My dear appointment-attending-always-showing-up-even-when-it-was-hard friend, though, she called me and was horrified at how this young woman could only be tentatively sexy because she’s the “godly” and nun-like character, the one who could do no wrong- she does embody the typical good-girl persona, the one who could never do any wrong. There is a serious problem in our world, where young women’s sexuality is persistently denied, framed as dangerous, racialized, and otherized. We police girls and young womens’ bodies with school dress codes, decisions about what’s “appropriate,” and regulations and standards that dictate how young women should move, who can be sexual, how whiteness and upper-class-ness correlate to a latent but private sexuality. This scene played into many of those  stereotypes.

Yet, I’m not ready to give it up. There is a way in which in contemporary media culture, sick and disabled bodies are not sexual bodies. Sick bodies are rarely cast as desirable bodies: rather, they are to be taken care of, they need help, they are infantilized when everyone else knows what is better. Sex is rarely discussed by doctors, though sex conversation runs rampant in young adult cancer circles. There’s an undercurrent, but when have you seen a body so medicalized as bodies are when they have cancer, also take up normative representations of what is sexy? Rarely.

It’s an interesting conversation for me, because sex, gender, and cancer all circulate around the body. As someone who has had breast cancer, my cancer feels like it embodies all of the conversations surrounding gender, image and sex in new ways. I am mostly left with questions, as I rethink this sexy pole-dancer scene. Sure, I might have liked it more if she had some kind of sex desire that was totally non-normative. But would I have even recognized it as sexy? What I can definitely recognize as “sexy” is a girl dancing on a pole, even if I can critique why that particular image is really problematic.

So then, what happens when the infirm body, the chemo-body, the pale body, the cancer-body takes up pole dancing? What about when she owns a secret desire? What about when its arranged for by a young white guy who ends up looking like a hero? Do we all need young, cute, rich white boys to manifest our desires, put us up on stage? Is it his gaze that makes her sexy, his acknowledgement that she looks good, or is it that she actually looks good? Why is he so prominent? I think part of what seems really fascinating here is the relationship between this wish-granting rich white cancer boy friend, and this young angel-like girls’ desire.  There’s something really sticky, really powerful, really concerning, really shocking, really hopeful-  about a girl body with cancer doing a sexy dance in front of her cancer friends.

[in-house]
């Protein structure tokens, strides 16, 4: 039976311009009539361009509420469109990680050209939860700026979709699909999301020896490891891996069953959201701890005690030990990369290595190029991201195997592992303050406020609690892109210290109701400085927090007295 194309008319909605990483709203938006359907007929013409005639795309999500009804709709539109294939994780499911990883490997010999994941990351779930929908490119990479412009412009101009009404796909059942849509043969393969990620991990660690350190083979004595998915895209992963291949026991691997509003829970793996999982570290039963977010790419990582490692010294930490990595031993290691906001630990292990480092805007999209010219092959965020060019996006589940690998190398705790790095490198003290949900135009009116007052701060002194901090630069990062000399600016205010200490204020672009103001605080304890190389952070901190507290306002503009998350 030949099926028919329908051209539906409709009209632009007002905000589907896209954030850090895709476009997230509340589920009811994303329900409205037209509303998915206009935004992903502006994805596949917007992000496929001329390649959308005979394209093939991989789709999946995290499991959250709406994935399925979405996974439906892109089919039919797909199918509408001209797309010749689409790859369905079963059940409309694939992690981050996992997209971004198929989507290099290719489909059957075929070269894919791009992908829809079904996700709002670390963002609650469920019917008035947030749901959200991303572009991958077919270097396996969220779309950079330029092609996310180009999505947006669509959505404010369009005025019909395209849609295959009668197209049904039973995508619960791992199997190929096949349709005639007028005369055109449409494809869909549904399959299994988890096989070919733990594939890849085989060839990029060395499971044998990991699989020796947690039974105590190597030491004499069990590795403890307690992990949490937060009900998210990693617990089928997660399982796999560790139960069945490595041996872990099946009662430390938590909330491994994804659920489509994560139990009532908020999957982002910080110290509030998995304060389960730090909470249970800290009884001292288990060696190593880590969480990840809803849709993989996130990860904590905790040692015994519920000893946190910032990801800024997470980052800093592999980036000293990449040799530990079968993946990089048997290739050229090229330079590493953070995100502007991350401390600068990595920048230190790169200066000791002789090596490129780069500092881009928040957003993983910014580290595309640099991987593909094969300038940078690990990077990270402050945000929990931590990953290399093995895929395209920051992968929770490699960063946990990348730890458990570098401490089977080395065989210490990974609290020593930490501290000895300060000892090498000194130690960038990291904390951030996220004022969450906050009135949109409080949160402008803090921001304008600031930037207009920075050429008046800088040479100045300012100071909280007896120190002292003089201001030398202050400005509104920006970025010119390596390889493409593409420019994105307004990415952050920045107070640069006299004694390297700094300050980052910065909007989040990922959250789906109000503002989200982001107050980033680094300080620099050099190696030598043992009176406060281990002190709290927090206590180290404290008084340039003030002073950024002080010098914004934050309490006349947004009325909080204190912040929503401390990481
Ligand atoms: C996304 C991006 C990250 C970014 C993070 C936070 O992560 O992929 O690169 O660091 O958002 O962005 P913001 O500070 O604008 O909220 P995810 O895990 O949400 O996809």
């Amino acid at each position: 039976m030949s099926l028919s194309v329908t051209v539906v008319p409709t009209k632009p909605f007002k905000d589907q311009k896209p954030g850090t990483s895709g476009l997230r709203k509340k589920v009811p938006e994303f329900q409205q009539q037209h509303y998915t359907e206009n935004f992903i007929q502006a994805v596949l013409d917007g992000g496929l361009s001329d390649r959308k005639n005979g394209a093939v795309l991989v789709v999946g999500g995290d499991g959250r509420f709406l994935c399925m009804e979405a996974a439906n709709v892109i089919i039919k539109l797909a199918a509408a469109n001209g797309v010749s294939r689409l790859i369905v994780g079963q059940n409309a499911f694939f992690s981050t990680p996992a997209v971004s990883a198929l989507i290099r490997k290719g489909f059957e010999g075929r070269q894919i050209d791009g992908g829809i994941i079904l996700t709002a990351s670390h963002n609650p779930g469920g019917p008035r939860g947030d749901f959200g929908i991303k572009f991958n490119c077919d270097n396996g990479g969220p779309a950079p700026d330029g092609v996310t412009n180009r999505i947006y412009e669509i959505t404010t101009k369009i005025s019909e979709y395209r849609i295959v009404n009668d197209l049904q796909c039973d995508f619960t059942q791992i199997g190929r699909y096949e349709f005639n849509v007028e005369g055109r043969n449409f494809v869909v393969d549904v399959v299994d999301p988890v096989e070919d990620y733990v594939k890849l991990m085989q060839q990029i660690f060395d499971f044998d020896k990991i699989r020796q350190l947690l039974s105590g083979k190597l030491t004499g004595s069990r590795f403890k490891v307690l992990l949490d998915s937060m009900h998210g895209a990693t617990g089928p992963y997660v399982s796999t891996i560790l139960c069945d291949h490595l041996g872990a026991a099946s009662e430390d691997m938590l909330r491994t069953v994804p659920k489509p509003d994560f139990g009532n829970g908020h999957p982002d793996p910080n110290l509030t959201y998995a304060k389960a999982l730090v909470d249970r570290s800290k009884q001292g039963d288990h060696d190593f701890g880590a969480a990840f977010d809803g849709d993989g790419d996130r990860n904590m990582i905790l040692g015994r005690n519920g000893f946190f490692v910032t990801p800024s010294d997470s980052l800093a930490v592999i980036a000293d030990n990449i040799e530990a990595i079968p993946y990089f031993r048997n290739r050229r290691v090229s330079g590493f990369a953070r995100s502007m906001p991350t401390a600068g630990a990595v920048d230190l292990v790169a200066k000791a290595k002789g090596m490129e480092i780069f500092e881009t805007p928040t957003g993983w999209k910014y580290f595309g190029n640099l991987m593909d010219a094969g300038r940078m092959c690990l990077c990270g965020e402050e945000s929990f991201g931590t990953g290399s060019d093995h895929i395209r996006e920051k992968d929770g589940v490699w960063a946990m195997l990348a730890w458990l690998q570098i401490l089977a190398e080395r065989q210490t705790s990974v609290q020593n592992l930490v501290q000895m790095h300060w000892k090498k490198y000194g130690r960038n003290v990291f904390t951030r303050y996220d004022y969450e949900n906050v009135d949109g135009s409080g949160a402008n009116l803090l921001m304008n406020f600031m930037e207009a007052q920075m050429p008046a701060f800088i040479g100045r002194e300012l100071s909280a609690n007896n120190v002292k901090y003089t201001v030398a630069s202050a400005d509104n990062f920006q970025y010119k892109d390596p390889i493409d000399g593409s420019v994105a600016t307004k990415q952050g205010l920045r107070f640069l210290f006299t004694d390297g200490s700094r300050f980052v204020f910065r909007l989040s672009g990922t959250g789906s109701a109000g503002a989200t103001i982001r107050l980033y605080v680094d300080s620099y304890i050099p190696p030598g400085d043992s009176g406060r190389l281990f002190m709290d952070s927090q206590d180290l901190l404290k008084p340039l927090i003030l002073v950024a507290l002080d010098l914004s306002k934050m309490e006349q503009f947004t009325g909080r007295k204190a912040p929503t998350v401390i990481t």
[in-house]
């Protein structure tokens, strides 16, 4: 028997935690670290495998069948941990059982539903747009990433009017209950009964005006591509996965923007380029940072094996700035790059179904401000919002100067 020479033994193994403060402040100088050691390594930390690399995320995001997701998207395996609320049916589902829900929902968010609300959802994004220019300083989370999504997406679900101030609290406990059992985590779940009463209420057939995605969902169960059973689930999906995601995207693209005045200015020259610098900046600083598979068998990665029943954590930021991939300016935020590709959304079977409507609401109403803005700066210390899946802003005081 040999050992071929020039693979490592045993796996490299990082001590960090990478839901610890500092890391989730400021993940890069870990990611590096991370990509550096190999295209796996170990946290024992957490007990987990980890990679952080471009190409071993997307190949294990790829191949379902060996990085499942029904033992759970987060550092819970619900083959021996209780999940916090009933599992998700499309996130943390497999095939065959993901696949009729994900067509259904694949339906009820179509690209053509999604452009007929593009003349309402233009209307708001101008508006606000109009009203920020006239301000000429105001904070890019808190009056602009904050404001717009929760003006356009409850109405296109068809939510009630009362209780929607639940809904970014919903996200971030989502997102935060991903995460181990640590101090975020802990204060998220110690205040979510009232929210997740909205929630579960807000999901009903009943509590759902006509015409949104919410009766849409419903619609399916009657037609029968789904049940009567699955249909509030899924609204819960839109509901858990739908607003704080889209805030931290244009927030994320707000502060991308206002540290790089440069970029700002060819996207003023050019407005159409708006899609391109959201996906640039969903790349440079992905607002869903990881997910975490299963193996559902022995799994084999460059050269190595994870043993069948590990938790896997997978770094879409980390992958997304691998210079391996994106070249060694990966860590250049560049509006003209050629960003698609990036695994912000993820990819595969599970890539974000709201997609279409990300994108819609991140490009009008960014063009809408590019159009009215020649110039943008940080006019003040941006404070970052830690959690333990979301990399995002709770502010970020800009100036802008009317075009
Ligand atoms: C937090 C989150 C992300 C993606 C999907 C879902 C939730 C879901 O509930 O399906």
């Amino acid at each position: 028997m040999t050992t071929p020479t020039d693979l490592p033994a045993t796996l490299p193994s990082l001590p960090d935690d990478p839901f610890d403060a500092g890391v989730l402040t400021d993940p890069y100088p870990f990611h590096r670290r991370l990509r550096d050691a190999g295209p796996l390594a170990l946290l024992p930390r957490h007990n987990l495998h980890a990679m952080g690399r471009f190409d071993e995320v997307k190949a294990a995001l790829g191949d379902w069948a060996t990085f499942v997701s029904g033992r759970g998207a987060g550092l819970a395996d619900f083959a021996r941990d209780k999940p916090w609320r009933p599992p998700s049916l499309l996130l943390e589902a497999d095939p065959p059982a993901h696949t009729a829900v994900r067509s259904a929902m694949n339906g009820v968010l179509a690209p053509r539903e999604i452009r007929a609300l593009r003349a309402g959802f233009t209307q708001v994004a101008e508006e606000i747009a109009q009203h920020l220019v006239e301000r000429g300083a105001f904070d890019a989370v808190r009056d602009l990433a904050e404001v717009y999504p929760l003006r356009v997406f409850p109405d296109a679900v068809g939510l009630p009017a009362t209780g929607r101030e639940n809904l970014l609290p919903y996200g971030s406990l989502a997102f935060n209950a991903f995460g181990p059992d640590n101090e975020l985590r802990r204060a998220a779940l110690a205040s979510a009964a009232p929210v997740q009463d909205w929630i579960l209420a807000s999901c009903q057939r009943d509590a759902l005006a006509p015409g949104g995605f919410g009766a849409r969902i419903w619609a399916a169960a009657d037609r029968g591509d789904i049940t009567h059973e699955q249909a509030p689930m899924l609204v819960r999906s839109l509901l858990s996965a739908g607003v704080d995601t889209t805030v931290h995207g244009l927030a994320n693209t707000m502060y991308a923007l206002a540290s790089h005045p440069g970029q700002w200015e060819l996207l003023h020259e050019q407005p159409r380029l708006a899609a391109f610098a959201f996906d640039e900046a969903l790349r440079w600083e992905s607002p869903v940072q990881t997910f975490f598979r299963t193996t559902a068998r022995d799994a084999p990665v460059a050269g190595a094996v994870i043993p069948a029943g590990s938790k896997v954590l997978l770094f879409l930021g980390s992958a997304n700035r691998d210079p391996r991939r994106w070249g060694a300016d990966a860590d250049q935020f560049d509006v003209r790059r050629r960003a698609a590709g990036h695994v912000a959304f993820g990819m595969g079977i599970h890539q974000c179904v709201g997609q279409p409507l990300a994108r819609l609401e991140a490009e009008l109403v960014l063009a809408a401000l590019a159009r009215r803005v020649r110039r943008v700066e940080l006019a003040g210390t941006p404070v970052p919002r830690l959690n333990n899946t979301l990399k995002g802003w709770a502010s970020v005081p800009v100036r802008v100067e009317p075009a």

Lots to think about tonight, about the intersection of sex, cancer, sexuality, dancing bodies, gender, cancer friends, fake breasts, media images and representations…

zombie babies

In my fridge, there are boxes and bags filled with syringes, glass capsules of powdery hormones and saline solution, alcohol rubs and these tiny little medicine mixers called Q-caps where I concoct medical solutions from different viles before injecting myself in the belly. It’s literally a science experiment, and I’m the mad scientist shaking, injecting, pinching fat, tapping bubbles out of the syringes.

You see, chemotherapy often results in decreased fertility or sterility in young women. There’s basically a black hole of research when it comes to very young women and breast cancer, particularly in terms of fertility and chemotherapy, likely because most women with breast cancer are over 45, and most of those are over 55, and so of course, most of the research dollars go to that bulk group. Most folks are not frantic about baby-making, because they’ve already made babies by the time its time to use modern medicine to kill all dividing cells in the body. Cells that make eggs are cells that divide. Cells that chemotherapy kills.